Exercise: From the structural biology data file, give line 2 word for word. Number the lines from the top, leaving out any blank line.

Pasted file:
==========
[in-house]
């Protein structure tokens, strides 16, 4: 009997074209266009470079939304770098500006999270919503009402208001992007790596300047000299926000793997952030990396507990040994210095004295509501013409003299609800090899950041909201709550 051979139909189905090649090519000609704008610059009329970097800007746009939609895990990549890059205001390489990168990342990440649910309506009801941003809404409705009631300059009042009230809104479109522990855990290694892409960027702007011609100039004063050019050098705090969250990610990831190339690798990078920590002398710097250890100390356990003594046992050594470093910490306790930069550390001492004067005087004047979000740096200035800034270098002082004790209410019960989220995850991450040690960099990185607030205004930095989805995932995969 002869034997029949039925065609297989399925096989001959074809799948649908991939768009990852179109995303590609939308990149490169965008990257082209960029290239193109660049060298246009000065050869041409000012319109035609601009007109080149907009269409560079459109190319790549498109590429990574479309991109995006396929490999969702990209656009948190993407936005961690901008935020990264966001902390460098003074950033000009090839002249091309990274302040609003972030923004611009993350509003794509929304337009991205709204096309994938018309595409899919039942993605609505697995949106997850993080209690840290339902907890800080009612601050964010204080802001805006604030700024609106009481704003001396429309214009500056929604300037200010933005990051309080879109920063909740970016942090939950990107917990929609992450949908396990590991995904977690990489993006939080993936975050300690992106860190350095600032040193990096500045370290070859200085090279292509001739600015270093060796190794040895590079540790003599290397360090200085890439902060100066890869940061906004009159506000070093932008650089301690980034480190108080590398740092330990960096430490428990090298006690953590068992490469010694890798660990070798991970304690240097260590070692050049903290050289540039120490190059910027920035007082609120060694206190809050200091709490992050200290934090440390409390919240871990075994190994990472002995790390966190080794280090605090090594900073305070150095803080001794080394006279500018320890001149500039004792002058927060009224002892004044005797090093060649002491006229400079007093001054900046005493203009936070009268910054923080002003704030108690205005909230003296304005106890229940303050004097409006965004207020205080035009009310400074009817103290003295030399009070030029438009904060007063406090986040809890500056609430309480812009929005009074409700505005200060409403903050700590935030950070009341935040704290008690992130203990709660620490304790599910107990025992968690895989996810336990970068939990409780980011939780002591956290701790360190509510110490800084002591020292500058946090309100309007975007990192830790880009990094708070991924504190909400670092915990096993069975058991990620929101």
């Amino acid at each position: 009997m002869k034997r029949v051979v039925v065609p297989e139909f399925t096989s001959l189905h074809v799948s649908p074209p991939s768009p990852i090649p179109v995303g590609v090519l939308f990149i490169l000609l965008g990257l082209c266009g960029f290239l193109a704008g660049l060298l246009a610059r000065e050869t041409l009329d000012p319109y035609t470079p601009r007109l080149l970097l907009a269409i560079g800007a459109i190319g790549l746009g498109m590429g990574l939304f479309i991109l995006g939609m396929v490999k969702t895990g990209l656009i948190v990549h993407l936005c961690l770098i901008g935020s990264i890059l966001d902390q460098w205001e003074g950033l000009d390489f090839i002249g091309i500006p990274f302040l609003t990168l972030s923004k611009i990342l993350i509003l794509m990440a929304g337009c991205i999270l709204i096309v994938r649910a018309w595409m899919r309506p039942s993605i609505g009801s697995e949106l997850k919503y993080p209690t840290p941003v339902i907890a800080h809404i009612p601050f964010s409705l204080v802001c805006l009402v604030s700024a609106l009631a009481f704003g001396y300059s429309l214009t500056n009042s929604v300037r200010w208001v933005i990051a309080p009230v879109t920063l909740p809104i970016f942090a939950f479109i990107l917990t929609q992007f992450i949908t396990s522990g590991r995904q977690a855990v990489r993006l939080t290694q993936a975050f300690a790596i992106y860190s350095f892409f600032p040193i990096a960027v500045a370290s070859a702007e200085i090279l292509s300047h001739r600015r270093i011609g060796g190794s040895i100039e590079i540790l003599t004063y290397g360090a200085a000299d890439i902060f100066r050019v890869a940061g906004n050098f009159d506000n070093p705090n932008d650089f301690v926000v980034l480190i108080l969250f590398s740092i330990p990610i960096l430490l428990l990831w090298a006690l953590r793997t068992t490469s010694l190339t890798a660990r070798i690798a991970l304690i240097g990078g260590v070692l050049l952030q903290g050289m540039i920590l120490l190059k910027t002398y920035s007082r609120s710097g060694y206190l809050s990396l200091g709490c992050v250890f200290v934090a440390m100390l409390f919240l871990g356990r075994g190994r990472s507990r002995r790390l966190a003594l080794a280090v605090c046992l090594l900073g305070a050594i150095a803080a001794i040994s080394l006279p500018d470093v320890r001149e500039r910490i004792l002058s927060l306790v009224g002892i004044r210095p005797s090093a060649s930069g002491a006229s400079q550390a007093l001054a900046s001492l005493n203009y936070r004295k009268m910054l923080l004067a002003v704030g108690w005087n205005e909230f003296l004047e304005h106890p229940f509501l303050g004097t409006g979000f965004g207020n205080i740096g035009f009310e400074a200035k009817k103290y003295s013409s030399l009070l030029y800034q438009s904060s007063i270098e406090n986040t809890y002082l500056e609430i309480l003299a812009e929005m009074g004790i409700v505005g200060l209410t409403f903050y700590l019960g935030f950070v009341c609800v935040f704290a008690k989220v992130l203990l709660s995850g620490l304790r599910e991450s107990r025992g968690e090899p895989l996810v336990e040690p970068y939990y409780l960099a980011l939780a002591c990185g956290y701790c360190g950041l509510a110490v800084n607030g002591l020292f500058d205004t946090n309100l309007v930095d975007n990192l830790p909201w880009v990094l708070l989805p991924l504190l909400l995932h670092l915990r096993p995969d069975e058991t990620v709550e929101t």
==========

């Protein structure tokens, strides 16, 4: 009997074209266009470079939304770098500006999270919503009402208001992007790596300047000299926000793997952030990396507990040994210095004295509501013409003299609800090899950041909201709550 051979139909189905090649090519000609704008610059009329970097800007746009939609895990990549890059205001390489990168990342990440649910309506009801941003809404409705009631300059009042009230809104479109522990855990290694892409960027702007011609100039004063050019050098705090969250990610990831190339690798990078920590002398710097250890100390356990003594046992050594470093910490306790930069550390001492004067005087004047979000740096200035800034270098002082004790209410019960989220995850991450040690960099990185607030205004930095989805995932995969 002869034997029949039925065609297989399925096989001959074809799948649908991939768009990852179109995303590609939308990149490169965008990257082209960029290239193109660049060298246009000065050869041409000012319109035609601009007109080149907009269409560079459109190319790549498109590429990574479309991109995006396929490999969702990209656009948190993407936005961690901008935020990264966001902390460098003074950033000009090839002249091309990274302040609003972030923004611009993350509003794509929304337009991205709204096309994938018309595409899919039942993605609505697995949106997850993080209690840290339902907890800080009612601050964010204080802001805006604030700024609106009481704003001396429309214009500056929604300037200010933005990051309080879109920063909740970016942090939950990107917990929609992450949908396990590991995904977690990489993006939080993936975050300690992106860190350095600032040193990096500045370290070859200085090279292509001739600015270093060796190794040895590079540790003599290397360090200085890439902060100066890869940061906004009159506000070093932008650089301690980034480190108080590398740092330990960096430490428990090298006690953590068992490469010694890798660990070798991970304690240097260590070692050049903290050289540039120490190059910027920035007082609120060694206190809050200091709490992050200290934090440390409390919240871990075994190994990472002995790390966190080794280090605090090594900073305070150095803080001794080394006279500018320890001149500039004792002058927060009224002892004044005797090093060649002491006229400079007093001054900046005493203009936070009268910054923080002003704030108690205005909230003296304005106890229940303050004097409006965004207020205080035009009310400074009817103290003295030399009070030029438009904060007063406090986040809890500056609430309480812009929005009074409700505005200060409403903050700590935030950070009341935040704290008690992130203990709660620490304790599910107990025992968690895989996810336990970068939990409780980011939780002591956290701790360190509510110490800084002591020292500058946090309100309007975007990192830790880009990094708070991924504190909400670092915990096993069975058991990620929101």